At first glance, the looting of small artifacts might seem to run counter to ISIS’s tendency toward destruction. This seeming contradiction invites us to reflect on their cynical and shortsighted strategy for dealing with the cultural patrimony of Syria. On the one hand, ISIS has been intentionally destroying monumental forms of cultural property that are not seen to fit within their very constricted notion of Syrian culture. They are trying to control the future narrative of Syrian culture by eliminating the diversity of its past.HT AJR. Background on the assault of ISIS on the past and its caretakers is here with many links. And background on Dura-Europos, including its sad fate under ISIS, is here, again with many links.
Dura-Europos had been a perfect signal of such diversity, with religious structures dedicated to gods that were Greek, Roman, Sumerian, Parthian, Palmyrene and Judean in origin. The Roman era of the city also showed extensive linguistic diversity. Although the Greek language retained its cultural dominance and Latin became an administrative language, the remains exhibited Hebrew, various forms of Aramaic (including Palmyrene, Syriac and Hatrian, from eastern Mesopotamia), northern Arabic and Iranian (including Parthian and Middle Persian). In terms of religion, language and culture, Dura-Europos was thus exactly the kind of tolerant crossroads that is unwelcome under ISIS’s ideologically strict regime. If large monuments had remained, they almost certainly would have been destroyed.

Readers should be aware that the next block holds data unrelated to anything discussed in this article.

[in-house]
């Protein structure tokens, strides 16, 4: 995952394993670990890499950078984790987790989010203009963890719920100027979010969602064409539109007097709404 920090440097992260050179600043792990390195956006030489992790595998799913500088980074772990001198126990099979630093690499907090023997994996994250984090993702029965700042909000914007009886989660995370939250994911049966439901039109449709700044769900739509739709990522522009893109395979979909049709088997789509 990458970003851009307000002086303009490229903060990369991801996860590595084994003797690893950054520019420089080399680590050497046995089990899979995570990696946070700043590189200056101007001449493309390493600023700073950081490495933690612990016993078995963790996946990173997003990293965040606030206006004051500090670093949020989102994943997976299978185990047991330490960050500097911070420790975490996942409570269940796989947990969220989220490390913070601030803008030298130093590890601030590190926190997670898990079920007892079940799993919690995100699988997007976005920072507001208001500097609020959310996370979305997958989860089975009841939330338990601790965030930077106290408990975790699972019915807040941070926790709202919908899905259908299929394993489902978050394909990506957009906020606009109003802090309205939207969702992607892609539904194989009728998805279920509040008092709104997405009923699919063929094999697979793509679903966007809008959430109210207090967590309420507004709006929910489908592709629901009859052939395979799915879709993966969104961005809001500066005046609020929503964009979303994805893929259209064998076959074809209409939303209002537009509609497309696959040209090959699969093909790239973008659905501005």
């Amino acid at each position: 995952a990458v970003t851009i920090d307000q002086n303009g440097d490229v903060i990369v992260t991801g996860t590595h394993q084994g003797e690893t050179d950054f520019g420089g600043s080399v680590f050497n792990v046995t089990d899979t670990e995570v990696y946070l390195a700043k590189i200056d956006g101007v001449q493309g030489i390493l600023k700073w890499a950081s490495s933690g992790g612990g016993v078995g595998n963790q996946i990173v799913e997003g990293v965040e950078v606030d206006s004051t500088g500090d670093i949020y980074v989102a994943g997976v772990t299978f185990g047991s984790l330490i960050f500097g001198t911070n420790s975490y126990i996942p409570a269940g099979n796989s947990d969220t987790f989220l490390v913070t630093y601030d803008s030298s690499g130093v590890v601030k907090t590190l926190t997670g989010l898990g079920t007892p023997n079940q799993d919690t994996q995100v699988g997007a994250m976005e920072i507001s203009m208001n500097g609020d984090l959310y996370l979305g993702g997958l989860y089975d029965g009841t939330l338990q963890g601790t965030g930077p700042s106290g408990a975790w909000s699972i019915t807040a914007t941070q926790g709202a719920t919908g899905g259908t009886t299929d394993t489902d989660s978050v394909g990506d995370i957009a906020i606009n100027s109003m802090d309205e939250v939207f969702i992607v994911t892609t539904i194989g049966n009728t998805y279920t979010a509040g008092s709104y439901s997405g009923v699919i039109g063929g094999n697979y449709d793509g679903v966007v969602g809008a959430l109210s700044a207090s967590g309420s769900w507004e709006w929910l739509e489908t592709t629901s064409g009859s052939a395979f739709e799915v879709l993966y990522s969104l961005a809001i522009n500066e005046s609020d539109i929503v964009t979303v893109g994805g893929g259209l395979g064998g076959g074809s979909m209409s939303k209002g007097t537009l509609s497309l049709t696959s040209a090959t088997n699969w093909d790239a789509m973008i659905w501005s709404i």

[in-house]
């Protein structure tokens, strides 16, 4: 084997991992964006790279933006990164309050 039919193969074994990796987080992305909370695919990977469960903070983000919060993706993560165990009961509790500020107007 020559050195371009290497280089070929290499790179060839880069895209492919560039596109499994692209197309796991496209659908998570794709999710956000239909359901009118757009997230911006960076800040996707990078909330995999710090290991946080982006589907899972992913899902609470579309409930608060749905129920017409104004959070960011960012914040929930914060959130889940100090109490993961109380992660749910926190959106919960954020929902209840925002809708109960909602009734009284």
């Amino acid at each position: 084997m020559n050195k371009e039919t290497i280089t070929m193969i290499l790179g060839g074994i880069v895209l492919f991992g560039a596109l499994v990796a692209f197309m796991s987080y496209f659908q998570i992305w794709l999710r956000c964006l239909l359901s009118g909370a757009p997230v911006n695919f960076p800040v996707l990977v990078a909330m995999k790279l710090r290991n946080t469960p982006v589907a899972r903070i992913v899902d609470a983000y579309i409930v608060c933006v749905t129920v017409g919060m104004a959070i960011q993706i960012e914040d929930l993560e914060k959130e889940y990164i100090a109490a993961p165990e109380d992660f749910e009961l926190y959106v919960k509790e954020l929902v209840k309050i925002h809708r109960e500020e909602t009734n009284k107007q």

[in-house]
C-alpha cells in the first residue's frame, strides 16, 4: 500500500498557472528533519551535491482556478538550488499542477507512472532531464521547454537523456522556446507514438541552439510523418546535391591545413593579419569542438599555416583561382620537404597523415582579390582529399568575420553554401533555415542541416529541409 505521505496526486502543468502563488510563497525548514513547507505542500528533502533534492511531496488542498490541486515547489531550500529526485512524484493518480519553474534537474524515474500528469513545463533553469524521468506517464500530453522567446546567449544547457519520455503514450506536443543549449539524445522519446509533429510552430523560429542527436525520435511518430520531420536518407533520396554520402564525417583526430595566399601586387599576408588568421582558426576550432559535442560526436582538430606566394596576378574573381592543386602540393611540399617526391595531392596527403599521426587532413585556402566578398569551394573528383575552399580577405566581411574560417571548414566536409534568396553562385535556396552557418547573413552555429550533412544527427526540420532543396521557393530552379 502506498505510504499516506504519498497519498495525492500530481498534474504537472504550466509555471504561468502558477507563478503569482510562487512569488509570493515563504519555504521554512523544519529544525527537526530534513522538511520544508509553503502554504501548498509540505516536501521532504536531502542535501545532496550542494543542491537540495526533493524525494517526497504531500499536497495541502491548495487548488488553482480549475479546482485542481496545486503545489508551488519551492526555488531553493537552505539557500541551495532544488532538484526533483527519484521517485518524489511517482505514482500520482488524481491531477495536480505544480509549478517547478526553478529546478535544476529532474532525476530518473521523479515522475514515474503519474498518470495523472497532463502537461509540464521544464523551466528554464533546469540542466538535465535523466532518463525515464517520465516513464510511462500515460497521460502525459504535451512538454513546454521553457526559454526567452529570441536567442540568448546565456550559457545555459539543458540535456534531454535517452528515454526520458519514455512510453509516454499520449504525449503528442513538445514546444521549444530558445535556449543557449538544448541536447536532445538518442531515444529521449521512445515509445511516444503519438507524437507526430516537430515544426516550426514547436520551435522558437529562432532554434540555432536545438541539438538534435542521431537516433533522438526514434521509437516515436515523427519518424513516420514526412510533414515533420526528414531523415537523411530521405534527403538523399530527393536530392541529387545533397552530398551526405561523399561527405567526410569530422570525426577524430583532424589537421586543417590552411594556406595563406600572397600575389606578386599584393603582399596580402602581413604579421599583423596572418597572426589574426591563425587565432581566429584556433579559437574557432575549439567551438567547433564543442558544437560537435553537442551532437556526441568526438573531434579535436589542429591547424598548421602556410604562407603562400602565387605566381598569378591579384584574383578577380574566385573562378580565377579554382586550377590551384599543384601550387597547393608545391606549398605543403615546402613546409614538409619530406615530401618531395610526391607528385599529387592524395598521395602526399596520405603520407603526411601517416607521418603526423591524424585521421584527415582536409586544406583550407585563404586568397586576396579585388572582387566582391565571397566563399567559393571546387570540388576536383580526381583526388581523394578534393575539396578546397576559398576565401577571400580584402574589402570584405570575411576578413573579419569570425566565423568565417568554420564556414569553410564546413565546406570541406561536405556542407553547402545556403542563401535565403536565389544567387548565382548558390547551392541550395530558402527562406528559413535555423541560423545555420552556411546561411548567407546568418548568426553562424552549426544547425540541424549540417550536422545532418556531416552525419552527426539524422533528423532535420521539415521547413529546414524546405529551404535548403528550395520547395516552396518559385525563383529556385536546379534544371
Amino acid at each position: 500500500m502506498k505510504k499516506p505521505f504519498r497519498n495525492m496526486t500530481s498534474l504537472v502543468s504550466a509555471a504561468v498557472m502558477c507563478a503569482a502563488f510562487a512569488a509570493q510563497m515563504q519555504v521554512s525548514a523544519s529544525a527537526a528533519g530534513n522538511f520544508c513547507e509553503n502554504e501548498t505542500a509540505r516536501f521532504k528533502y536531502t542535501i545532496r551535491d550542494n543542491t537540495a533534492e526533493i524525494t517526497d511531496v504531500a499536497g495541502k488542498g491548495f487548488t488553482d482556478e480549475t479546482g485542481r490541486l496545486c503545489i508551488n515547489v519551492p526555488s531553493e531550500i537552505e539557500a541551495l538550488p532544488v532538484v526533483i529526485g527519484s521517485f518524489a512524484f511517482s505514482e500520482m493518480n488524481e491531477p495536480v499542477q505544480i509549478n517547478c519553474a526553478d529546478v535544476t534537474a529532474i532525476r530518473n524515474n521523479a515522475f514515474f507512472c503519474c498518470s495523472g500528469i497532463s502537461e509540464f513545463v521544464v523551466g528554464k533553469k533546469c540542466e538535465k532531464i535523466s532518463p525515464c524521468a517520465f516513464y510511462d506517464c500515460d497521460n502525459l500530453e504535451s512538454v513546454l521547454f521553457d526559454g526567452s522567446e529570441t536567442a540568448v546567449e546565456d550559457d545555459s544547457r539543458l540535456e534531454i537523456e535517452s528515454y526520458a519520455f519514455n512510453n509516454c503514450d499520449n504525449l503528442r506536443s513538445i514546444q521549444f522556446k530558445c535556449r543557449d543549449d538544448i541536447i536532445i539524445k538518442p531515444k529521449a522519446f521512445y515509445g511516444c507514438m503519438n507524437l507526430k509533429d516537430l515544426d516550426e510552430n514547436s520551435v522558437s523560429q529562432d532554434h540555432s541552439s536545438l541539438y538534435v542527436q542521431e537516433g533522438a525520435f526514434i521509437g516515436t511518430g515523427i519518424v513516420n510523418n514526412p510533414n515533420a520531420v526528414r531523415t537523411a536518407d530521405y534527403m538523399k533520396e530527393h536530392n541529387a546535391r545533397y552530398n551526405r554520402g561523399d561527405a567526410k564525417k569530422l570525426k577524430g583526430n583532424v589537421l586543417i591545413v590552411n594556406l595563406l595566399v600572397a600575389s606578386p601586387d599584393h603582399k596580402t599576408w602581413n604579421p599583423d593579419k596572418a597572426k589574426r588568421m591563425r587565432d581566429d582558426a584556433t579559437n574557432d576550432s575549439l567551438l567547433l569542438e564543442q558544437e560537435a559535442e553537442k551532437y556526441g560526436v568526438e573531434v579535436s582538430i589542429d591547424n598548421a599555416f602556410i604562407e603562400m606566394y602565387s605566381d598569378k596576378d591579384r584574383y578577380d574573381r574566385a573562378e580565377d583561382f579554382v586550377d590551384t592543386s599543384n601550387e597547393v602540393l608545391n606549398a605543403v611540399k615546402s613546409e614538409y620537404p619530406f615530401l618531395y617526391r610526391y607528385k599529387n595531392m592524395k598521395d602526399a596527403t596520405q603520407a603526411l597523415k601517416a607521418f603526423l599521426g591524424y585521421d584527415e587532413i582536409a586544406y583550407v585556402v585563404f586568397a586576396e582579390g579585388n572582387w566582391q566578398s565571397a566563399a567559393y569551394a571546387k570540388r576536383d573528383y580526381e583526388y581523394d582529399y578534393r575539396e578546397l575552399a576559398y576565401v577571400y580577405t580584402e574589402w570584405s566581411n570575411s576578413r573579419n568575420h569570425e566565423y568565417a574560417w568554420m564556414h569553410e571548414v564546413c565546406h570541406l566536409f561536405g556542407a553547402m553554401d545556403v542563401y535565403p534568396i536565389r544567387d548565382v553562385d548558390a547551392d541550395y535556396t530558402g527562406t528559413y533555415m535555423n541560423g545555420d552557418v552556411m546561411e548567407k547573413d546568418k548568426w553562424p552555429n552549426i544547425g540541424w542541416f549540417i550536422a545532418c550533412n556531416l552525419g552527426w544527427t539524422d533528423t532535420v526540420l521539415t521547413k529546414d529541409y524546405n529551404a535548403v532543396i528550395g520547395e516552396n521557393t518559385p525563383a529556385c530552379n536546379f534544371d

On the other hand, ISIS has not been destroying the small artifacts discovered amid Dura’s innumerable looting pits. Rather, they seem to be organizing the monetization of portable cultural property—pottery, statuettes, reliefs, coins. In other words, an image of a Greek god on a monument needs to be destroyed with a hammer and broadcast around the world by video. But if an image of a god is found on a small statuette, ISIS regards it not as an idol but as currency. And quite a currency it has become: Western intelligence experts have estimated that antiquities are the second-largest source of revenue (after oil) for the regime.
Such inconsistency with regard to cultural property shows that ISIS is likely not concerned about the long-term benefits of Syria’s rich and diverse heritage. Yes, portable objects can bring short-term financial support, but sending them all abroad means most are never coming back. And though broadcasting the destruction of monuments and buildings may bring a short-term boost in recruitment to their ideology, it undermines one of the best sources of long-term revenue for Syria, which is tourism to its many famous sites.
Tuesday, January 12, 2016
MICHAEL PEPPARD: Saving Syria: ISIS seeks to control the country’s future by destroying its Christian past. (America Magazine). Excerpt: